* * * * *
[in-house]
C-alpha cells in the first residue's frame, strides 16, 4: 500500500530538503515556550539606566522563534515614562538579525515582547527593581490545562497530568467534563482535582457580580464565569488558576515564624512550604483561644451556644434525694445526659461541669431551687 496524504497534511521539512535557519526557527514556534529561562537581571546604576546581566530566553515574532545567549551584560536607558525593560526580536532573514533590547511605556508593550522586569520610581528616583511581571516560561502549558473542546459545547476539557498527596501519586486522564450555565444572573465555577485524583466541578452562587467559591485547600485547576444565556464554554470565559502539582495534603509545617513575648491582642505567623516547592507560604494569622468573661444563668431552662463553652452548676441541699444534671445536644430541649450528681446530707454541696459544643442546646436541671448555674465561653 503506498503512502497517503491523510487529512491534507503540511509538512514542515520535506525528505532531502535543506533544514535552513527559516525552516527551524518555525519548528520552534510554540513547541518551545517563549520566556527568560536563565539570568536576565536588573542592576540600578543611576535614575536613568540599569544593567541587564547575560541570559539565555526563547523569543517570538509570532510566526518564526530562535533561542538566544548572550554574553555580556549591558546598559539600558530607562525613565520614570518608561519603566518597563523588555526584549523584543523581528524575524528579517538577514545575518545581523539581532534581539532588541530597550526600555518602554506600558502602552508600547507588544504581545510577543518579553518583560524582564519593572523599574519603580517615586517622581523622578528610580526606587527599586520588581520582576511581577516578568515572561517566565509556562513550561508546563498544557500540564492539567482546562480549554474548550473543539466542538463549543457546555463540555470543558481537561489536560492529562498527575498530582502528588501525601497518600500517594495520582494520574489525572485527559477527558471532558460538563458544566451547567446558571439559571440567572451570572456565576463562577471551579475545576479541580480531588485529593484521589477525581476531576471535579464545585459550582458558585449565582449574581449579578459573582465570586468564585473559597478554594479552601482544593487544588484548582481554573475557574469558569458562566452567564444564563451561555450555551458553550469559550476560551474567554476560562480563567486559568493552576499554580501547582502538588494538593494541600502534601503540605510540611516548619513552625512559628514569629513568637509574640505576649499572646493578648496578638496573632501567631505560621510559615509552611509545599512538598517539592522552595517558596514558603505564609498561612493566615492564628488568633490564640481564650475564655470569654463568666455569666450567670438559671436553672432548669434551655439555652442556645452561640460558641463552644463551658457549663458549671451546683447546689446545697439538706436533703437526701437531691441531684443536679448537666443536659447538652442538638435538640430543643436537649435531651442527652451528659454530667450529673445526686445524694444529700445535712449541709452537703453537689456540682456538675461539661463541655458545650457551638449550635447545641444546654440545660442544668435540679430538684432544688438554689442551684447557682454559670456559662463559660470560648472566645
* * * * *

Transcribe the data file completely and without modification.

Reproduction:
[in-house]
C-alpha cells in the first residue's frame, strides 16, 4: 500500500530538503515556550539606566522563534515614562538579525515582547527593581490545562497530568467534563482535582457580580464565569488558576515564624512550604483561644451556644434525694445526659461541669431551687 496524504497534511521539512535557519526557527514556534529561562537581571546604576546581566530566553515574532545567549551584560536607558525593560526580536532573514533590547511605556508593550522586569520610581528616583511581571516560561502549558473542546459545547476539557498527596501519586486522564450555565444572573465555577485524583466541578452562587467559591485547600485547576444565556464554554470565559502539582495534603509545617513575648491582642505567623516547592507560604494569622468573661444563668431552662463553652452548676441541699444534671445536644430541649450528681446530707454541696459544643442546646436541671448555674465561653 503506498503512502497517503491523510487529512491534507503540511509538512514542515520535506525528505532531502535543506533544514535552513527559516525552516527551524518555525519548528520552534510554540513547541518551545517563549520566556527568560536563565539570568536576565536588573542592576540600578543611576535614575536613568540599569544593567541587564547575560541570559539565555526563547523569543517570538509570532510566526518564526530562535533561542538566544548572550554574553555580556549591558546598559539600558530607562525613565520614570518608561519603566518597563523588555526584549523584543523581528524575524528579517538577514545575518545581523539581532534581539532588541530597550526600555518602554506600558502602552508600547507588544504581545510577543518579553518583560524582564519593572523599574519603580517615586517622581523622578528610580526606587527599586520588581520582576511581577516578568515572561517566565509556562513550561508546563498544557500540564492539567482546562480549554474548550473543539466542538463549543457546555463540555470543558481537561489536560492529562498527575498530582502528588501525601497518600500517594495520582494520574489525572485527559477527558471532558460538563458544566451547567446558571439559571440567572451570572456565576463562577471551579475545576479541580480531588485529593484521589477525581476531576471535579464545585459550582458558585449565582449574581449579578459573582465570586468564585473559597478554594479552601482544593487544588484548582481554573475557574469558569458562566452567564444564563451561555450555551458553550469559550476560551474567554476560562480563567486559568493552576499554580501547582502538588494538593494541600502534601503540605510540611516548619513552625512559628514569629513568637509574640505576649499572646493578648496578638496573632501567631505560621510559615509552611509545599512538598517539592522552595517558596514558603505564609498561612493566615492564628488568633490564640481564650475564655470569654463568666455569666450567670438559671436553672432548669434551655439555652442556645452561640460558641463552644463551658457549663458549671451546683447546689446545697439538706436533703437526701437531691441531684443536679448537666443536659447538652442538638435538640430543643436537649435531651442527652451528659454530667450529673445526686445524694444529700445535712449541709452537703453537689456540682456538675461539661463541655458545650457551638449550635447545641444546654440545660442544668435540679430538684432544688438554689442551684447557682454559670456559662463559660470560648472566645